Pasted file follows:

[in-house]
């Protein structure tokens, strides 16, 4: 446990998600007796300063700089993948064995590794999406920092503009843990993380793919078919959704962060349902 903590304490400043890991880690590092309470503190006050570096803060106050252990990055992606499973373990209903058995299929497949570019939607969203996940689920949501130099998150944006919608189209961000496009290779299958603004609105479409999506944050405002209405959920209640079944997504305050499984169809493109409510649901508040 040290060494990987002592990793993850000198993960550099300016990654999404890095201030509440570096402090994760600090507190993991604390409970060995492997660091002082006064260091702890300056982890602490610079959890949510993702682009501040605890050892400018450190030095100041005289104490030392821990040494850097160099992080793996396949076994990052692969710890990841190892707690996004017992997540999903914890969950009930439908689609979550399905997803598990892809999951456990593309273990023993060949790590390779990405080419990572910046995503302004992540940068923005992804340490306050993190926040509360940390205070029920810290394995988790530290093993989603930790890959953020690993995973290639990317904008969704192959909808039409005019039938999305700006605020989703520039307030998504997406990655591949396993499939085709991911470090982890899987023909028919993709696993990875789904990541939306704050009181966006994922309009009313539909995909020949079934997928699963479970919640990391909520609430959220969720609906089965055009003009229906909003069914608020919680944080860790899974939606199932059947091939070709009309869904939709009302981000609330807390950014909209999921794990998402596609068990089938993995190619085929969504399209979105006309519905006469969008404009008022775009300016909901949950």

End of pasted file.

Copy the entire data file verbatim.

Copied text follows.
[in-house]
């Protein structure tokens, strides 16, 4: 446990998600007796300063700089993948064995590794999406920092503009843990993380793919078919959704962060349902 903590304490400043890991880690590092309470503190006050570096803060106050252990990055992606499973373990209903058995299929497949570019939607969203996940689920949501130099998150944006919608189209961000496009290779299958603004609105479409999506944050405002209405959920209640079944997504305050499984169809493109409510649901508040 040290060494990987002592990793993850000198993960550099300016990654999404890095201030509440570096402090994760600090507190993991604390409970060995492997660091002082006064260091702890300056982890602490610079959890949510993702682009501040605890050892400018450190030095100041005289104490030392821990040494850097160099992080793996396949076994990052692969710890990841190892707690996004017992997540999903914890969950009930439908689609979550399905997803598990892809999951456990593309273990023993060949790590390779990405080419990572910046995503302004992540940068923005992804340490306050993190926040509360940390205070029920810290394995988790530290093993989603930790890959953020690993995973290639990317904008969704192959909808039409005019039938999305700006605020989703520039307030998504997406990655591949396993499939085709991911470090982890899987023909028919993709696993990875789904990541939306704050009181966006994922309009009313539909995909020949079934997928699963479970919640990391909520609430959220969720609906089965055009003009229906909003069914608020919680944080860790899974939606199932059947091939070709009309869904939709009302981000609330807390950014909209999921794990998402596609068990089938993995190619085929969504399209979105006309519905006469969008404009008022775009300016909901949950």